Well, no.  The Episcopal Church is already rear end over teakettle in love with that paradigm, and bills itself as such, as many times as it is given a voice in public arenas.  The sad fact is that your “test” (what did you guys call it – “fleece of Gideon”?) hasn’t worked so far.  Blaming the few remaining conservatives left in TEC is a poor substitute for manning up, and admitting that the fleece-test isn’t working. 

Well, connection without coercion is the very heart and soul of common ministry. The more we live into shared ministry and common life as deaneries and across commonly held areas of godly passion – for the environment, for music, for immigration rights, for public education, for contemplative prayer, for healthy families, and on and on and on — the more we do so from the grass roots, as it were – the more our 20 and 30-year-olds will find there is a place among us, a place that satisfies their intense hunger for community that is accountable but not all that strictly defined.

Um, just what does it mean to have accountability that is not strictly defined?  Because both Fascism and Anarchy fall into that category.  Even random beatings on a slave ship could fit that category. 

As for college students, every indication is that Generation Next values the older generation, and seeks its guidance. But, as recent graduates of our own diocesan youth program have repeatedly told me,

Okay, so a group of people in TEC are presuming to speak for other people not in TEC.  You.. consider this to be a representative sample?  Okay, then..

..they want a voice at the table and the real opportunity to make a difference rather than just “fitting in.” Again, they have a deep reverence for the past, but they are choosy in this regard. They want the best past, not the worst. They want the ancient liturgy of the church and the sacraments and the creeds. But they don’t want lingering racism,

Where in this diocese is there lingering racism?  If in fact this exists, why haven’t you dealt with it with all of the authority of your office?

..opposition to the ordination of women,

In other words, they’re put off that some people in TEC still oppose the ordination of women.  Like those dang Anglo-Catholics.  Or, a minority of curmudgeonly evangelicals. 

Those poor, poor babies.  And just think, the grand vision of their Pluralistic Society that they’ve concocted over beer and pizza is already tainted by people who don’t fit into that Grand Pluralistic Society of their Youthful Imaginations  (sniff!).

But wait a minute .. If I remember correctly, a few years ago, we had a vibrant congregation, conservative as can be, full of young people – you remember now?  St. Matthew’s Westerville.  Well, the vestry of St. Matt’s was strongly in favor of the ordination of women.  And they have women priests preside at Eucharist – then, as now (in their new home in CANA). 

Ah well, too bad they felt they had to leave over the gay thing.  And too bad you muscled them out of their building, leaving a husk of a congregation (and a diocese full of parishes with financial problems of their own) to try to pay the mortgage.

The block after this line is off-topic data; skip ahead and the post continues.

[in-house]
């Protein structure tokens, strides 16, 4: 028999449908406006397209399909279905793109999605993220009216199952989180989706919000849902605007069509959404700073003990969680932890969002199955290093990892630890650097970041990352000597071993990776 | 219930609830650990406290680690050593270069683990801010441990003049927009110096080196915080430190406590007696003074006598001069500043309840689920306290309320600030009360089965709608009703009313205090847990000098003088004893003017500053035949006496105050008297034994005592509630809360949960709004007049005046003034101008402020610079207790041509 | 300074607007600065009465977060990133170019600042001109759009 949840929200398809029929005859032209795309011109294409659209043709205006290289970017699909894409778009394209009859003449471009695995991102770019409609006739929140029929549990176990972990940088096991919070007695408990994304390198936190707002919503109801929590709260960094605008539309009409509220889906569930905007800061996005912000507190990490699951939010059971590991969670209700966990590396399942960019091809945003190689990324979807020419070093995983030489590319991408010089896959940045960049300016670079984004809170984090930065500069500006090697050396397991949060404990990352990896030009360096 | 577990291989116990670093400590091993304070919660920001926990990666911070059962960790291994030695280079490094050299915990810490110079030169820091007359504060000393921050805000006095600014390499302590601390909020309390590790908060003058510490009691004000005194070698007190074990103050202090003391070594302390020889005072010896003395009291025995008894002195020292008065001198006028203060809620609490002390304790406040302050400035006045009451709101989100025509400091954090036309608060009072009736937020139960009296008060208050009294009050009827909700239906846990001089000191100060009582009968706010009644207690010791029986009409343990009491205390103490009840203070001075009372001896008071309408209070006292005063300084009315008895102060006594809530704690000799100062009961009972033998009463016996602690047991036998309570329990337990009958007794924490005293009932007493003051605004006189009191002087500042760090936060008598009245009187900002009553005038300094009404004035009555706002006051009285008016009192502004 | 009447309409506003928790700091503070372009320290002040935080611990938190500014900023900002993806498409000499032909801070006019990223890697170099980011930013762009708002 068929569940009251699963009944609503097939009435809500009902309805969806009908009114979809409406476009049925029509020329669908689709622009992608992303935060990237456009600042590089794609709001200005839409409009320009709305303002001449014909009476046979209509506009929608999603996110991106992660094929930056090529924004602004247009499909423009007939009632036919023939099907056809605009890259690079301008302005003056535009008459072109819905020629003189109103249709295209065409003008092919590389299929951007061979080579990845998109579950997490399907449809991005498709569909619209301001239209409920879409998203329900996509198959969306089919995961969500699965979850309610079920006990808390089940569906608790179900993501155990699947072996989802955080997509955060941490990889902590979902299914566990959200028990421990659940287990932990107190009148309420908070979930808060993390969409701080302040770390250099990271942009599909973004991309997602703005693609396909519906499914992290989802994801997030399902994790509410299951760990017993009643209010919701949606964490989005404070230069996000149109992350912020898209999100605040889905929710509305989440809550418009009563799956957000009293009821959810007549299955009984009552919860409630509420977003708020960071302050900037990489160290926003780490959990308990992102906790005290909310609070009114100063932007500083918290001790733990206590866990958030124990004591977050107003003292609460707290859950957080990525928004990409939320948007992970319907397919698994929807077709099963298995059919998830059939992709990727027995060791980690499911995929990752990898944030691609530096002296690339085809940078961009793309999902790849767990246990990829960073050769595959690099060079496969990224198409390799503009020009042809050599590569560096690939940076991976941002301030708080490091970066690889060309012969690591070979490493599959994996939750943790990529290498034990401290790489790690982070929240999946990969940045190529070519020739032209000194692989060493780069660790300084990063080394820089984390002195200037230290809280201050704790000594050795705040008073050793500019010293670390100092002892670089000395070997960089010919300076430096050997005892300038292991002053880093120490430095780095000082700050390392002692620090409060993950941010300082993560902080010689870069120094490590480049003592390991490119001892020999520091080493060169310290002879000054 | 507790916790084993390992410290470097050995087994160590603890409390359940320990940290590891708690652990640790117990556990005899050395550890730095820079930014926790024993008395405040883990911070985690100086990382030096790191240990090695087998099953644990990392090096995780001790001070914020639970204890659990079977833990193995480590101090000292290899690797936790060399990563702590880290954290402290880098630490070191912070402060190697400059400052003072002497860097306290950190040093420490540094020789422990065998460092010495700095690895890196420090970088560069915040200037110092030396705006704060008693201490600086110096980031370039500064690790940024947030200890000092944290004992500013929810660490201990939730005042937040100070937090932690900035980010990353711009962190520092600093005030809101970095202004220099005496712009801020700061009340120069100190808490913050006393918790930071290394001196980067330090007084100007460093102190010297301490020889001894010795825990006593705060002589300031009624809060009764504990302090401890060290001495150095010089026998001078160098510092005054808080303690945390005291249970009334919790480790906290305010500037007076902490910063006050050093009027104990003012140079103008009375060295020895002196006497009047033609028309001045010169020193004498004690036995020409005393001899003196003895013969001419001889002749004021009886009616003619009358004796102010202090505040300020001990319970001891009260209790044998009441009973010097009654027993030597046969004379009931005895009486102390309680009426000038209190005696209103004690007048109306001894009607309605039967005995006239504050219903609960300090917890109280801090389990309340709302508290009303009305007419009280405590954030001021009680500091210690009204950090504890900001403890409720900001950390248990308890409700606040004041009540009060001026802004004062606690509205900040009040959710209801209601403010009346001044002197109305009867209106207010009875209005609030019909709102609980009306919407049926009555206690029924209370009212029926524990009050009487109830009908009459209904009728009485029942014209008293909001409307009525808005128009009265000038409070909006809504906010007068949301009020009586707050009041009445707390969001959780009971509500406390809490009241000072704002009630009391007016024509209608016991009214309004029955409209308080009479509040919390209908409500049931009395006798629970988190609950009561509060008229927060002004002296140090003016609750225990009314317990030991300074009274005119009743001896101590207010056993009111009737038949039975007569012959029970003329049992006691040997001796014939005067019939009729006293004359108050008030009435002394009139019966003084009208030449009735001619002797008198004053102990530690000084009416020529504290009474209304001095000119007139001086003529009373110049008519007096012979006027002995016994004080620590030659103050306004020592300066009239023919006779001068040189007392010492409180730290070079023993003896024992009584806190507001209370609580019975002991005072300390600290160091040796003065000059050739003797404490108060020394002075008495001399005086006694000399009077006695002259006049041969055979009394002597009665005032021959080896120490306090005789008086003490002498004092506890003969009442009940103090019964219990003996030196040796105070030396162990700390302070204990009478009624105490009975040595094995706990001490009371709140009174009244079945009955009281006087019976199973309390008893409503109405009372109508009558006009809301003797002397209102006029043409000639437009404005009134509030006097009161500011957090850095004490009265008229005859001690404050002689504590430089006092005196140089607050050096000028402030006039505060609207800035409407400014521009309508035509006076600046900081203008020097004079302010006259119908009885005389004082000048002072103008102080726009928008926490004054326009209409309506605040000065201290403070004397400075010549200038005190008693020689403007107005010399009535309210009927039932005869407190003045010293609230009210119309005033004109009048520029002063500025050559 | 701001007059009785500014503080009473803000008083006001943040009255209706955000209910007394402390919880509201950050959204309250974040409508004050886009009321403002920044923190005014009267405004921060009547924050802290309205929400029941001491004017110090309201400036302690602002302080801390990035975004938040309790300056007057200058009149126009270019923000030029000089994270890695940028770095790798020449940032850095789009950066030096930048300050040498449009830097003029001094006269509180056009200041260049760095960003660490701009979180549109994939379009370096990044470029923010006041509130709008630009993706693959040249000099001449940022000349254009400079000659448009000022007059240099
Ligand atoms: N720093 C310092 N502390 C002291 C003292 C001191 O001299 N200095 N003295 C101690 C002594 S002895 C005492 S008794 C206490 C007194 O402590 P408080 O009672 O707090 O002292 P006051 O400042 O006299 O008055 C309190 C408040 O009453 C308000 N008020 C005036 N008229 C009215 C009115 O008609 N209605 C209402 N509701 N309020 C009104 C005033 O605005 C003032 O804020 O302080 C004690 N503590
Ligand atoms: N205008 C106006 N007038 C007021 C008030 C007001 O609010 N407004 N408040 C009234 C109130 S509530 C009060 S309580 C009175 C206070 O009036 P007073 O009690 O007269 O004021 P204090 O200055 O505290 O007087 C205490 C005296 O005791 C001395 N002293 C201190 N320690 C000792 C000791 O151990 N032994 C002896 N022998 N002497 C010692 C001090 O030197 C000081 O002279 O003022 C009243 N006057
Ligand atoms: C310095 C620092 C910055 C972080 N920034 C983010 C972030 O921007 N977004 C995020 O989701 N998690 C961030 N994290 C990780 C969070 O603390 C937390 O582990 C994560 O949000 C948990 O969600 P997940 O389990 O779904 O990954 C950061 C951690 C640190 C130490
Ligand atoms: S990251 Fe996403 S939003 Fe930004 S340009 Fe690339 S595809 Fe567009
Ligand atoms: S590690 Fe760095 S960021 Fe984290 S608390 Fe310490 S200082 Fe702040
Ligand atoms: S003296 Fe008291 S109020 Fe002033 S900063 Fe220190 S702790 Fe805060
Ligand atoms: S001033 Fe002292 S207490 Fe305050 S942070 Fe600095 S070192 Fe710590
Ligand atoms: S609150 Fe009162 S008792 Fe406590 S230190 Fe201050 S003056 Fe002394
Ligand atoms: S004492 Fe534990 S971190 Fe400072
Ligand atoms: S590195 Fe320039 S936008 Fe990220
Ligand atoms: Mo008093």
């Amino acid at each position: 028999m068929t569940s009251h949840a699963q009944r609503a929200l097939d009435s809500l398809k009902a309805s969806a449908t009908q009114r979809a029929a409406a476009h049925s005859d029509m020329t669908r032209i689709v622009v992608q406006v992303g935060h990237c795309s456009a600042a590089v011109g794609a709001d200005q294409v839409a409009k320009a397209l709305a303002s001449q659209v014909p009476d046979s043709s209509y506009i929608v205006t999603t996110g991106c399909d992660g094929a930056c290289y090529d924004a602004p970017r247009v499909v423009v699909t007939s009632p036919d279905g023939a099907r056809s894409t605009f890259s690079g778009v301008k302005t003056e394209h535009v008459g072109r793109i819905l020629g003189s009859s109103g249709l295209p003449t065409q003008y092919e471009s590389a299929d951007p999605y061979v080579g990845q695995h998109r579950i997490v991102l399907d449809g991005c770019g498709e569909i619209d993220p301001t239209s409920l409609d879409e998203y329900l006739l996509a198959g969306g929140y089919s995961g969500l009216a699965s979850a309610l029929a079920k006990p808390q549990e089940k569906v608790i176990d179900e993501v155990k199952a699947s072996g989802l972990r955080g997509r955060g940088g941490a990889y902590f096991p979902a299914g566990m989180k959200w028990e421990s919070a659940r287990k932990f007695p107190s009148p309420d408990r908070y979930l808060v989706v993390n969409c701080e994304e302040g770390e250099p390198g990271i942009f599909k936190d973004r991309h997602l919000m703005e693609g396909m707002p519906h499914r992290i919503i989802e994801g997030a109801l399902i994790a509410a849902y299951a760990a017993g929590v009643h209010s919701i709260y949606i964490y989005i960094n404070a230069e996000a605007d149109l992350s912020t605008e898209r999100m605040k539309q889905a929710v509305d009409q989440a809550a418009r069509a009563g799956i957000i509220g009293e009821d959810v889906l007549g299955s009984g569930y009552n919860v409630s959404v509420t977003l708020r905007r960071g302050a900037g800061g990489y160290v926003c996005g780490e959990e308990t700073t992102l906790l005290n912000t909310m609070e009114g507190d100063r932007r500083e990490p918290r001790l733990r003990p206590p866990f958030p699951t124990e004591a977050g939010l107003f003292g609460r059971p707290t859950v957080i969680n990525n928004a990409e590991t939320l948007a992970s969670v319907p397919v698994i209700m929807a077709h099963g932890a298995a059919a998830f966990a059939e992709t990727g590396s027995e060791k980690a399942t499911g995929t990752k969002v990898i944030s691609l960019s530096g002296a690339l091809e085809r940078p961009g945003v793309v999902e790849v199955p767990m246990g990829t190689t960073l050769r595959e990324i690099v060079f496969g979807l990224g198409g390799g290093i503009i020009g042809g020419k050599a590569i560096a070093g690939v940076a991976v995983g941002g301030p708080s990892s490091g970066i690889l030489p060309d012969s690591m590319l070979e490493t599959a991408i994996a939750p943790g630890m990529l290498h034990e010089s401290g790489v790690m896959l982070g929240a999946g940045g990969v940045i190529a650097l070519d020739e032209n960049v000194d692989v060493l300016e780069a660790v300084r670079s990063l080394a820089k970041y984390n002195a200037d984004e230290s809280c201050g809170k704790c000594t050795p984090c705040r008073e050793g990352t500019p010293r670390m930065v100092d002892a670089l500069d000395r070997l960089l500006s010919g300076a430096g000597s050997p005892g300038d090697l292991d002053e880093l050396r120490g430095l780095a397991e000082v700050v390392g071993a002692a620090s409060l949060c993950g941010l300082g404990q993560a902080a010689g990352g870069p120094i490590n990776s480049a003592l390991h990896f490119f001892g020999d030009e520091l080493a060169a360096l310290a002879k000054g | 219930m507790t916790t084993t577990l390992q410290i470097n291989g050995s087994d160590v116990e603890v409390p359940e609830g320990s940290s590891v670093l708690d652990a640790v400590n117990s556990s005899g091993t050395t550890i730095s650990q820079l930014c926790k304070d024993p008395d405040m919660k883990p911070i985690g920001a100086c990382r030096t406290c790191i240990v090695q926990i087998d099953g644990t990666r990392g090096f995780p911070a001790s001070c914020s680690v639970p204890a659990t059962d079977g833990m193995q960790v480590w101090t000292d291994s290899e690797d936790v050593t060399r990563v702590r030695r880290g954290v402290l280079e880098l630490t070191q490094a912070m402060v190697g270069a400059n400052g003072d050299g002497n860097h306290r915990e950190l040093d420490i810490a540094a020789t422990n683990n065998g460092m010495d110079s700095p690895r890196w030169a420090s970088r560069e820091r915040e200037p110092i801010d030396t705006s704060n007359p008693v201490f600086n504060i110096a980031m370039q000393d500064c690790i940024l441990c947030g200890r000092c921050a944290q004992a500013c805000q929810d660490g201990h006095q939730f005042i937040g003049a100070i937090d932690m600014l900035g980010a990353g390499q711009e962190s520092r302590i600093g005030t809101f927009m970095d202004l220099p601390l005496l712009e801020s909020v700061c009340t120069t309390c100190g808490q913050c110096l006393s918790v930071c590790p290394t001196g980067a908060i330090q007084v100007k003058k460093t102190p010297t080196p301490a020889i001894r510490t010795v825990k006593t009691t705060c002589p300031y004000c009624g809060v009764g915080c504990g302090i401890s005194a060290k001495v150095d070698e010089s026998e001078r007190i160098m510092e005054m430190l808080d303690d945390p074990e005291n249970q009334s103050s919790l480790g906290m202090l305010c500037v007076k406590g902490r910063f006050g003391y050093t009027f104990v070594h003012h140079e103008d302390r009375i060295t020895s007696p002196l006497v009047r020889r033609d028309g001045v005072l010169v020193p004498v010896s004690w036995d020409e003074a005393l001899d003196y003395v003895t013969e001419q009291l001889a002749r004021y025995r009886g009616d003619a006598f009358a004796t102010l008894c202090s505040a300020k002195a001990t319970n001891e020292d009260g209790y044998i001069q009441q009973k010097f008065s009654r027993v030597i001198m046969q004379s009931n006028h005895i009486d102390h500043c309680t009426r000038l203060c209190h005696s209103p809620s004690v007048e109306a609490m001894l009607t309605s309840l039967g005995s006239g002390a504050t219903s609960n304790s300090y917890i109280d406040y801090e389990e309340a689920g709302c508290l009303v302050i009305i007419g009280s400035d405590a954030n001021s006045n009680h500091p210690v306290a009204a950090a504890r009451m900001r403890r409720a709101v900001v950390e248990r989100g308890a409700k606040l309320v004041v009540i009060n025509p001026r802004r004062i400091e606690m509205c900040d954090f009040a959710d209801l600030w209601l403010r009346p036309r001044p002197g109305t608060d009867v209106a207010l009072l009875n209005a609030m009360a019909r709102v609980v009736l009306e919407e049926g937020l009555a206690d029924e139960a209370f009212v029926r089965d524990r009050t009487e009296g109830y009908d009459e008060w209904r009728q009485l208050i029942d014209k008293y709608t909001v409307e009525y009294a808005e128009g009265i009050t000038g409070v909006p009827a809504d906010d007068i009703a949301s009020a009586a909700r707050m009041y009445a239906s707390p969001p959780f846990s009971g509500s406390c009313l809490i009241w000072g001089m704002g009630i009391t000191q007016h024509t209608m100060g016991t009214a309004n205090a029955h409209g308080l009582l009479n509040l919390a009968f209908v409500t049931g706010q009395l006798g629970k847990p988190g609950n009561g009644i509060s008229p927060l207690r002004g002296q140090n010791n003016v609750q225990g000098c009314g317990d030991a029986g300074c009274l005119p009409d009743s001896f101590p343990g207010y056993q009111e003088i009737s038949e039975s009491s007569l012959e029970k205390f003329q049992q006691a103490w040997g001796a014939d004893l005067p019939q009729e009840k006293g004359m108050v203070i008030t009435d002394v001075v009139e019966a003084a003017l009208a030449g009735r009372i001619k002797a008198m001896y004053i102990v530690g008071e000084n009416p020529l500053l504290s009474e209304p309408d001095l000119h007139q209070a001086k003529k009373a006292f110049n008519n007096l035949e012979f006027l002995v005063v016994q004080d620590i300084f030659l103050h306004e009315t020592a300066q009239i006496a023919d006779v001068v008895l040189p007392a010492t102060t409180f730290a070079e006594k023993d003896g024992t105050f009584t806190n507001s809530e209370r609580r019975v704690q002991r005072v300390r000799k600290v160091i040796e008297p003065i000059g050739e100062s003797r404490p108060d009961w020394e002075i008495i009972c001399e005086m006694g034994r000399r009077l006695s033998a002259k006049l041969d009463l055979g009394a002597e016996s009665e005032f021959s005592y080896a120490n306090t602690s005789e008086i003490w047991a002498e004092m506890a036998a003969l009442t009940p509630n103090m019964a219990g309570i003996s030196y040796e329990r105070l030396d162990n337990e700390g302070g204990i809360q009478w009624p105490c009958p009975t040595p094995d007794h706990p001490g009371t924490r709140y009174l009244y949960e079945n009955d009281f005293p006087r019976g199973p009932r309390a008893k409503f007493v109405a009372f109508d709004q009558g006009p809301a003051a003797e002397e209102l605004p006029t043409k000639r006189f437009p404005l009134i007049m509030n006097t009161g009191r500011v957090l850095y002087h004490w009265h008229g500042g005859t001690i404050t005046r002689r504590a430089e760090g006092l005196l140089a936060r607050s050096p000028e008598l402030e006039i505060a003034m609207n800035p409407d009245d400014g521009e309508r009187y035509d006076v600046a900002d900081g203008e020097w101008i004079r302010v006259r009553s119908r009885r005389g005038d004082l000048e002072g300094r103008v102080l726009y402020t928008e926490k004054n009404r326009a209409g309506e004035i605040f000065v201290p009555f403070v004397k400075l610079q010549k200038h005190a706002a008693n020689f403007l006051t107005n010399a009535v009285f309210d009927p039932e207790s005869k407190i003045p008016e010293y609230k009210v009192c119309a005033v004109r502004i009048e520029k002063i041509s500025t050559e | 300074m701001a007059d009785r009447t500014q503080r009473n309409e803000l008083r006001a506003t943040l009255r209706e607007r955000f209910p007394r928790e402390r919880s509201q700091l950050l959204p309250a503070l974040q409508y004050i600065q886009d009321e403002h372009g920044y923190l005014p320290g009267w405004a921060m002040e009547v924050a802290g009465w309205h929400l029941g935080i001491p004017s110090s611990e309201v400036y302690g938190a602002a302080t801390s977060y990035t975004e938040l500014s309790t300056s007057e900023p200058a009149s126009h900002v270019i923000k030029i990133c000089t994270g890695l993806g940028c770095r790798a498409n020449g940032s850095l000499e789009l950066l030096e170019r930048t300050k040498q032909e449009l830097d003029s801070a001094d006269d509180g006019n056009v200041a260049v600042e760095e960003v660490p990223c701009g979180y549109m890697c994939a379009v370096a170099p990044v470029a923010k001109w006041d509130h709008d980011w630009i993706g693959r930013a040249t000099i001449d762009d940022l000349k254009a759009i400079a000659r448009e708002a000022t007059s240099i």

That reminds me, I really need to re-schedule that interview with Fr. Baird. 

..and the ongoing questioning of gay and lesbian communicants as proper Christians.

Rather, non-celibate gay and lesbian…  I have no problem with celibate Christians who suffer from same-sex attraction.  Have you ever included them in these indaba style conversations?    

Again, they want connection without coercion – that is, connection with our truest and best past.

Right.  Because the end all be all of the Christian life is to be part of a Special Club, but not so much to crucify the things that our flesh craves the most, in deference to the Lordship of Jesus Christ;  and not so much to allow the Holy Spirit to conform ourselves to the image of Jesus Christ through the process of sanctification. 

I would like to take this occasion to note how blessed we are with a vibrant, diocesan-wide community of young people – teenagers, undergraduates and young adults, who take their own authority as Christian ministers seriously and stand ready to follow the Lord Jesus wherever he leads them.  A number of them will be leading our worship at the close of this session. My thanks go to them and to our Director of Youth Ministries, Rob Konkol.

Did they lead all of you on a labyrinth-walk?  Just asking.  Because you know, that’s what they’ve been taught by their Episcopalian betters.  If so, did they also warn the congregants about the dangers of labyrinths – specifically, that many people involved in the occult, use labyrinths? 

..(to be continued tomorrow)..

– Elder

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  1. Quasimodo
    10 November 2009 at 12:22 AM

    I’m still stuck on the “connection without coercion” line. Does that mean the Dennis canon does not apply? Does that mean my congregation can ignore the anti-bottled water resolution just passed? Do we have to pay our assesment/mission share?

    Connection without coercion can only exist in the mind. In reality it becomes anarchy. Besides, does not the fact that General Convention, made up of unaccountable delegates and less than 1% of the church, makes canons and decisions that are binding on the rest of us show the lie of this statement.

    • Elder Oyster
      10 November 2009 at 12:39 AM

      Welcome, Quasimodo! These are good questions.